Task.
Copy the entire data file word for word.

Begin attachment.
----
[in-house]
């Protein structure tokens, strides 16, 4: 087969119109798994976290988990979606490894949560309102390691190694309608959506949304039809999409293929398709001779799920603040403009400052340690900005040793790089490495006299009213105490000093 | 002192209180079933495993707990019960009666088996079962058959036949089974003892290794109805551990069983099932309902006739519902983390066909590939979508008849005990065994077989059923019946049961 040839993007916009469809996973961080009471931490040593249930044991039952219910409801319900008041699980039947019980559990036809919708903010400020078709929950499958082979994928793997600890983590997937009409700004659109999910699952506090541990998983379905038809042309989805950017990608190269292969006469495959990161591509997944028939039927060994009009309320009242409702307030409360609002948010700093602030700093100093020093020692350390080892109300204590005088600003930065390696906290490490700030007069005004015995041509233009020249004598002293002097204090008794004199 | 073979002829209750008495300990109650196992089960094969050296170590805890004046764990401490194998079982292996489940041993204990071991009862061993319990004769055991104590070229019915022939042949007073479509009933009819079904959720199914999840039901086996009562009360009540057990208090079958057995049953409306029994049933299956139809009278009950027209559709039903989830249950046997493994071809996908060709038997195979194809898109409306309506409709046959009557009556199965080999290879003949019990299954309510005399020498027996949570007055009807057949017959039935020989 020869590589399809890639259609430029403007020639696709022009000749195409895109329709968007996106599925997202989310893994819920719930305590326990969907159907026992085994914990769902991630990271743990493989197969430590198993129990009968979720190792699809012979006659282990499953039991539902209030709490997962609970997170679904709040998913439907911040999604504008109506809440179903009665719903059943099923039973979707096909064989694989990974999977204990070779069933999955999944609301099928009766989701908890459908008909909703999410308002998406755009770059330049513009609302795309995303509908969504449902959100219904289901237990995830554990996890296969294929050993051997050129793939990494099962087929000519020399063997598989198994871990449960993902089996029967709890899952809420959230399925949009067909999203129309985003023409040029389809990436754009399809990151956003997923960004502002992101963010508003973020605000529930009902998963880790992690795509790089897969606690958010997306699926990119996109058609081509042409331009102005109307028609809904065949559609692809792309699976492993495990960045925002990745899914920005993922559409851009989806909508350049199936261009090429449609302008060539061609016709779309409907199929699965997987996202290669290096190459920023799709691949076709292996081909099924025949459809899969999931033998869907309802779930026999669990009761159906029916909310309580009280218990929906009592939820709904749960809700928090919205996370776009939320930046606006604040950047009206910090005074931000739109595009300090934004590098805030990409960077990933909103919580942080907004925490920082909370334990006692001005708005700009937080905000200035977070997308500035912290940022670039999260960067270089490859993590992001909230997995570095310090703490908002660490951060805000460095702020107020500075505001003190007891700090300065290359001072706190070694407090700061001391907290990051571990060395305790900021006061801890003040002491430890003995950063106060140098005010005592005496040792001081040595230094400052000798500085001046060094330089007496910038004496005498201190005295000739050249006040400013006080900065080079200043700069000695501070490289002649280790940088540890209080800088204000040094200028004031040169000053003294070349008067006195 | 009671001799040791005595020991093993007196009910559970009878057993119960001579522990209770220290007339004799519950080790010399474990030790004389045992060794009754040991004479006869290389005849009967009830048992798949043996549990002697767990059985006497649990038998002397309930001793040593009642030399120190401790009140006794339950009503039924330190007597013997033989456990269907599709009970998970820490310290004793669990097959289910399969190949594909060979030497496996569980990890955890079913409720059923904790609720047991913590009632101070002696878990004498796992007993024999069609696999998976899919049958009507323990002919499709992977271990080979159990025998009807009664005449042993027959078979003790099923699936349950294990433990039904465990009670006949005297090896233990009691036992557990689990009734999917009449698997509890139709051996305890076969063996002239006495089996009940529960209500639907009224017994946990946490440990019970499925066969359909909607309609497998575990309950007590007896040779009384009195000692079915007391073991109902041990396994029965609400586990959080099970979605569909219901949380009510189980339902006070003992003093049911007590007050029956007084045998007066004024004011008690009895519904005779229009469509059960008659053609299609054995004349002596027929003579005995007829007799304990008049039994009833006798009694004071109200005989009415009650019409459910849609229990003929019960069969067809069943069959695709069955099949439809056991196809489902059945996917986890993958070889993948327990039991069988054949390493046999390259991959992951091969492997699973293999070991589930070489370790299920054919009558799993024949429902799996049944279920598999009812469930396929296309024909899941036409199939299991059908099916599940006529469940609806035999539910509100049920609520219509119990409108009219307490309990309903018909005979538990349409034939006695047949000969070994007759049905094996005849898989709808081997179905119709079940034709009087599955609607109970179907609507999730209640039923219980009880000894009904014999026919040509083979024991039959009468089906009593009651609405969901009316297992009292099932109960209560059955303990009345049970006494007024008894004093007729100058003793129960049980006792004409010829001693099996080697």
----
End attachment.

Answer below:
[in-house]
């Protein structure tokens, strides 16, 4: 087969119109798994976290988990979606490894949560309102390691190694309608959506949304039809999409293929398709001779799920603040403009400052340690900005040793790089490495006299009213105490000093 | 002192209180079933495993707990019960009666088996079962058959036949089974003892290794109805551990069983099932309902006739519902983390066909590939979508008849005990065994077989059923019946049961 040839993007916009469809996973961080009471931490040593249930044991039952219910409801319900008041699980039947019980559990036809919708903010400020078709929950499958082979994928793997600890983590997937009409700004659109999910699952506090541990998983379905038809042309989805950017990608190269292969006469495959990161591509997944028939039927060994009009309320009242409702307030409360609002948010700093602030700093100093020093020692350390080892109300204590005088600003930065390696906290490490700030007069005004015995041509233009020249004598002293002097204090008794004199 | 073979002829209750008495300990109650196992089960094969050296170590805890004046764990401490194998079982292996489940041993204990071991009862061993319990004769055991104590070229019915022939042949007073479509009933009819079904959720199914999840039901086996009562009360009540057990208090079958057995049953409306029994049933299956139809009278009950027209559709039903989830249950046997493994071809996908060709038997195979194809898109409306309506409709046959009557009556199965080999290879003949019990299954309510005399020498027996949570007055009807057949017959039935020989 020869590589399809890639259609430029403007020639696709022009000749195409895109329709968007996106599925997202989310893994819920719930305590326990969907159907026992085994914990769902991630990271743990493989197969430590198993129990009968979720190792699809012979006659282990499953039991539902209030709490997962609970997170679904709040998913439907911040999604504008109506809440179903009665719903059943099923039973979707096909064989694989990974999977204990070779069933999955999944609301099928009766989701908890459908008909909703999410308002998406755009770059330049513009609302795309995303509908969504449902959100219904289901237990995830554990996890296969294929050993051997050129793939990494099962087929000519020399063997598989198994871990449960993902089996029967709890899952809420959230399925949009067909999203129309985003023409040029389809990436754009399809990151956003997923960004502002992101963010508003973020605000529930009902998963880790992690795509790089897969606690958010997306699926990119996109058609081509042409331009102005109307028609809904065949559609692809792309699976492993495990960045925002990745899914920005993922559409851009989806909508350049199936261009090429449609302008060539061609016709779309409907199929699965997987996202290669290096190459920023799709691949076709292996081909099924025949459809899969999931033998869907309802779930026999669990009761159906029916909310309580009280218990929906009592939820709904749960809700928090919205996370776009939320930046606006604040950047009206910090005074931000739109595009300090934004590098805030990409960077990933909103919580942080907004925490920082909370334990006692001005708005700009937080905000200035977070997308500035912290940022670039999260960067270089490859993590992001909230997995570095310090703490908002660490951060805000460095702020107020500075505001003190007891700090300065290359001072706190070694407090700061001391907290990051571990060395305790900021006061801890003040002491430890003995950063106060140098005010005592005496040792001081040595230094400052000798500085001046060094330089007496910038004496005498201190005295000739050249006040400013006080900065080079200043700069000695501070490289002649280790940088540890209080800088204000040094200028004031040169000053003294070349008067006195 | 009671001799040791005595020991093993007196009910559970009878057993119960001579522990209770220290007339004799519950080790010399474990030790004389045992060794009754040991004479006869290389005849009967009830048992798949043996549990002697767990059985006497649990038998002397309930001793040593009642030399120190401790009140006794339950009503039924330190007597013997033989456990269907599709009970998970820490310290004793669990097959289910399969190949594909060979030497496996569980990890955890079913409720059923904790609720047991913590009632101070002696878990004498796992007993024999069609696999998976899919049958009507323990002919499709992977271990080979159990025998009807009664005449042993027959078979003790099923699936349950294990433990039904465990009670006949005297090896233990009691036992557990689990009734999917009449698997509890139709051996305890076969063996002239006495089996009940529960209500639907009224017994946990946490440990019970499925066969359909909607309609497998575990309950007590007896040779009384009195000692079915007391073991109902041990396994029965609400586990959080099970979605569909219901949380009510189980339902006070003992003093049911007590007050029956007084045998007066004024004011008690009895519904005779229009469509059960008659053609299609054995004349002596027929003579005995007829007799304990008049039994009833006798009694004071109200005989009415009650019409459910849609229990003929019960069969067809069943069959695709069955099949439809056991196809489902059945996917986890993958070889993948327990039991069988054949390493046999390259991959992951091969492997699973293999070991589930070489370790299920054919009558799993024949429902799996049944279920598999009812469930396929296309024909899941036409199939299991059908099916599940006529469940609806035999539910509100049920609520219509119990409108009219307490309990309903018909005979538990349409034939006695047949000969070994007759049905094996005849898989709808081997179905119709079940034709009087599955609607109970179907609507999730209640039923219980009880000894009904014999026919040509083979024991039959009468089906009593009651609405969901009316297992009292099932109960209560059955303990009345049970006494007024008894004093007729100058003793129960049980006792004409010829001693099996080697």